Use the new toys. Whether it’s more-intelligent, efficient UPS systems, innovative and elegant thermal solutions, or highly connected data center infrastructure management, today’s technologies present plenty of opportunities to improve energy efficiency and reduce and optimize service and maintenance in the interests of reducing operating costs. Take advantage of the equipment refresh needed in this enterprise transformation to leverage advanced technologies and best practices to design and build a better, more-efficient, and more-powerful data center. Push utilization to improve your capital efficiency.

IT power and thermal demands change with every IT refresh and the power budget you used to need may have changed. Try to use actual power draw versus nameplate.

Also consider alternative energy sources and embrace new and different architectures. Rapid deployment designs are being increasingly adopted for cloud, colo and edge applications to address the need for more compute capacity and quick rollout, and the standardized/customizable nature makes it a strong consideration for enterprise as well. Even the most tightly integrated modules still require customization to accommodate and fully leverage cloud and edge resources along with ensuring compliance with local standards, codes and interpretations.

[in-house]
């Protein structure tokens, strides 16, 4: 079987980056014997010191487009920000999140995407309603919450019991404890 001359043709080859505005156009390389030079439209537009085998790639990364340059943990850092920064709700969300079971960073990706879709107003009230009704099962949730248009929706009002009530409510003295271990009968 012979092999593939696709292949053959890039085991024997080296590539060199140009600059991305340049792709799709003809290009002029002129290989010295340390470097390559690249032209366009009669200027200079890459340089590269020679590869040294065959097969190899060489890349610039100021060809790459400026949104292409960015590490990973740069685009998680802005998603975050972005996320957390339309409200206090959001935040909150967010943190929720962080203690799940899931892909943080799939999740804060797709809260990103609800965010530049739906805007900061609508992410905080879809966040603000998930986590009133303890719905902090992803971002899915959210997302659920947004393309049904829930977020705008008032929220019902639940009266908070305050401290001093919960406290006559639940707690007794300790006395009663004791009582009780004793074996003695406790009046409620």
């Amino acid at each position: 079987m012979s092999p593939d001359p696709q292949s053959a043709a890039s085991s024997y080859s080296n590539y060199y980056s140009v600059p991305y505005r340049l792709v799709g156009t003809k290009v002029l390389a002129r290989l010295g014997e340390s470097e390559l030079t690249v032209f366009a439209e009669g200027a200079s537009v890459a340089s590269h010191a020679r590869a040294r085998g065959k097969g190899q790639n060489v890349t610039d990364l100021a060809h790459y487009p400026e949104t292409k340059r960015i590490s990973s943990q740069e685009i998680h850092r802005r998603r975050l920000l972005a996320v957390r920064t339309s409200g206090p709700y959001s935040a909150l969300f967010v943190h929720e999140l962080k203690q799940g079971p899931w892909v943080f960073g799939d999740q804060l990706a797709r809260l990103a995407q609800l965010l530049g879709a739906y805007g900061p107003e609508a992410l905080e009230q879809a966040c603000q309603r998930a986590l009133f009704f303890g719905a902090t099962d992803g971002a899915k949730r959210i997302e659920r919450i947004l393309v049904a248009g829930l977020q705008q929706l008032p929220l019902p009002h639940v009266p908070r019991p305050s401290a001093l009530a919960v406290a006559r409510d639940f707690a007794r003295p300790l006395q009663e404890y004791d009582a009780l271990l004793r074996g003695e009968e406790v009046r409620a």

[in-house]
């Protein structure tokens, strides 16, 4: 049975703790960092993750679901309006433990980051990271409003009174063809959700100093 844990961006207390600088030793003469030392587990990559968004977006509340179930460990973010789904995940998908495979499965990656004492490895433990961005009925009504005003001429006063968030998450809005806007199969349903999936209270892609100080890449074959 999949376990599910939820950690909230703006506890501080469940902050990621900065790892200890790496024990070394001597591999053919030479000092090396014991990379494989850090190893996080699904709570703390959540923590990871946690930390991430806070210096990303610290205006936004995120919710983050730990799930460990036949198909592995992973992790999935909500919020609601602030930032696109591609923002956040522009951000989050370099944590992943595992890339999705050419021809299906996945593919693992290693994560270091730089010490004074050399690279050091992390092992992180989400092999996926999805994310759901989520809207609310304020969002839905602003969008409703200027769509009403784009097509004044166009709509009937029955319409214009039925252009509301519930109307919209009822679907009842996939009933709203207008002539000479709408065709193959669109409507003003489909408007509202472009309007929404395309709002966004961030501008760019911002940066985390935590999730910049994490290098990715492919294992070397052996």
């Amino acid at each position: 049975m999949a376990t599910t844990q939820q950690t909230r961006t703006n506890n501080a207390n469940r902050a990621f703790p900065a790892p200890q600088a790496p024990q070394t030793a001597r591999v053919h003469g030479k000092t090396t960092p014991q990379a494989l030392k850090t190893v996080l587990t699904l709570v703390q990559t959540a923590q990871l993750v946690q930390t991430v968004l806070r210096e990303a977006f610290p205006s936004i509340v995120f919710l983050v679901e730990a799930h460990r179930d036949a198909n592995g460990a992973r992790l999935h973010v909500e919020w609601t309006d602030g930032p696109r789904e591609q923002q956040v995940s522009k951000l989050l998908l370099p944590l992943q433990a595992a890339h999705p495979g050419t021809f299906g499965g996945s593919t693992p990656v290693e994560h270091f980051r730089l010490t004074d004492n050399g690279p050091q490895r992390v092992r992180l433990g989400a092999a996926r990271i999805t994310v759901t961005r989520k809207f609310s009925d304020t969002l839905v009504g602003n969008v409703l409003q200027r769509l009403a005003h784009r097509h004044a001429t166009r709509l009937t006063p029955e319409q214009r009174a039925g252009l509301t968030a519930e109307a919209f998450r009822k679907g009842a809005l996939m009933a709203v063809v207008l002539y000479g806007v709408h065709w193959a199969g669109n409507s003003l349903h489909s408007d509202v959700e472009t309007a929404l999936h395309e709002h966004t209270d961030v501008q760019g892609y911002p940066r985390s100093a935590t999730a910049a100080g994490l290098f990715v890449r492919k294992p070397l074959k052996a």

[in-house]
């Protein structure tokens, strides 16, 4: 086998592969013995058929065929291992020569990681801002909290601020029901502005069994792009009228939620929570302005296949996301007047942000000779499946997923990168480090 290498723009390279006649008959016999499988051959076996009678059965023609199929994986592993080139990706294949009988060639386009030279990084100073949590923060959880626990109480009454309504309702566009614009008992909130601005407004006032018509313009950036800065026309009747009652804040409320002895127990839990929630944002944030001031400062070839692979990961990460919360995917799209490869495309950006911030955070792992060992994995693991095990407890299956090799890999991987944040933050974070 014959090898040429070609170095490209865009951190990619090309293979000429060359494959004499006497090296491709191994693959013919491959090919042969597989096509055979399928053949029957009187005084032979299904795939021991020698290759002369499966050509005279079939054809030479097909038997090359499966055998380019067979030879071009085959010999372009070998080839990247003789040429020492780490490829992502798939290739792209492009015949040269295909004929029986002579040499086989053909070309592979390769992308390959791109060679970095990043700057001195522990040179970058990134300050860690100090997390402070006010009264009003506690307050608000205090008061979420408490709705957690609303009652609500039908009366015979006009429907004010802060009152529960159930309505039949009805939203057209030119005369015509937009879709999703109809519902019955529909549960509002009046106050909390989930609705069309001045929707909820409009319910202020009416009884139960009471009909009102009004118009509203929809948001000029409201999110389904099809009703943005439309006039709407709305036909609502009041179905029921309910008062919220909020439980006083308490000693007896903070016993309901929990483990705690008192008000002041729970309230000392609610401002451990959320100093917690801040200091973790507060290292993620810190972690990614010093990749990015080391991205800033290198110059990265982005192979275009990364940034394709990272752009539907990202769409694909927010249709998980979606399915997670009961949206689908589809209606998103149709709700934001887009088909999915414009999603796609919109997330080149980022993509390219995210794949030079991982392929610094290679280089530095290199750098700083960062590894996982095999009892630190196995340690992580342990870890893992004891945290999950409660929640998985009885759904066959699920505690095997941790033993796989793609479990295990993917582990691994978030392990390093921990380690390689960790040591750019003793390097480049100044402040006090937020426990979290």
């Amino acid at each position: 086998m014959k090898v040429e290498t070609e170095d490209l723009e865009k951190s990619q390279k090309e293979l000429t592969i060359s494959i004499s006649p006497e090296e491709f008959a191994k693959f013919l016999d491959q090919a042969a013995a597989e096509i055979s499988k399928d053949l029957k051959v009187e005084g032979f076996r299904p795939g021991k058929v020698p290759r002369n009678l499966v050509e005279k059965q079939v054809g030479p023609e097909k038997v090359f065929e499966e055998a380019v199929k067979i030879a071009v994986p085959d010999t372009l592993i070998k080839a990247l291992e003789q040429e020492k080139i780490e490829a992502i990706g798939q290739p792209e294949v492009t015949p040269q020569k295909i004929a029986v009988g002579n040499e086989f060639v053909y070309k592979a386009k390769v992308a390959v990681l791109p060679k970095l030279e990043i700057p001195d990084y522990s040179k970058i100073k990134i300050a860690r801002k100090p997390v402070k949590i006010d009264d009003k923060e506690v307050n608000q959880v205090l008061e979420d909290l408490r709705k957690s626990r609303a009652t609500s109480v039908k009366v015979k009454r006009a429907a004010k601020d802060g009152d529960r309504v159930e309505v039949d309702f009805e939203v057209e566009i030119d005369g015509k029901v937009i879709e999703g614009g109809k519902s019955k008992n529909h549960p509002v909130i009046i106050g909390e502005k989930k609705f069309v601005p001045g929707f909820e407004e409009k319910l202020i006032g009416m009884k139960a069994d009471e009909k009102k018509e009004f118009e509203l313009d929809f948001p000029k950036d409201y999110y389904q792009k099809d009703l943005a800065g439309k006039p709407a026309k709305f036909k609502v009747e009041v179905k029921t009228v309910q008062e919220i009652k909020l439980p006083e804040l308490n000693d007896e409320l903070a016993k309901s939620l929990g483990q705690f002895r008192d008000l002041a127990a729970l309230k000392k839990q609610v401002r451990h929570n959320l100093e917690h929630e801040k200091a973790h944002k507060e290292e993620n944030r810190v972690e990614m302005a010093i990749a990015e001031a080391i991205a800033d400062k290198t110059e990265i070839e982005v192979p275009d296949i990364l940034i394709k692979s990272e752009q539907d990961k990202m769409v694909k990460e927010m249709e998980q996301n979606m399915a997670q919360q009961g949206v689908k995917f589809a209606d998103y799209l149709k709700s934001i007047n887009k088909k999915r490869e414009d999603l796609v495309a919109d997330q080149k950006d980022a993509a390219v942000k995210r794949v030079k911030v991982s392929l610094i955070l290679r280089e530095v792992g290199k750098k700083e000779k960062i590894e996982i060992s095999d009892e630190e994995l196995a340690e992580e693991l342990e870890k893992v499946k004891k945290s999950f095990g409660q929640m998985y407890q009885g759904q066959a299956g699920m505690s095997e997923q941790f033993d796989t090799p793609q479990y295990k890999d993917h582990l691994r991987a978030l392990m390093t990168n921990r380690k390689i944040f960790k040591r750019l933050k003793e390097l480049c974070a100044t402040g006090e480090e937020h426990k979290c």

Don’t forget about commissioning. One of the most effective strategies for ensuring an optimized facility or system is to include commissioning during the building of the data center. It pays for itself throughout the lifecycle beginning in the construction phase, where commissioning streamlines the process, thereby minimizing rework, change orders, and delays—keeping the project on schedule and on budget. Once operational, commissioning continues to deliver in the form of lower operating costs, improved energy efficiency and safety, and reduced downtime.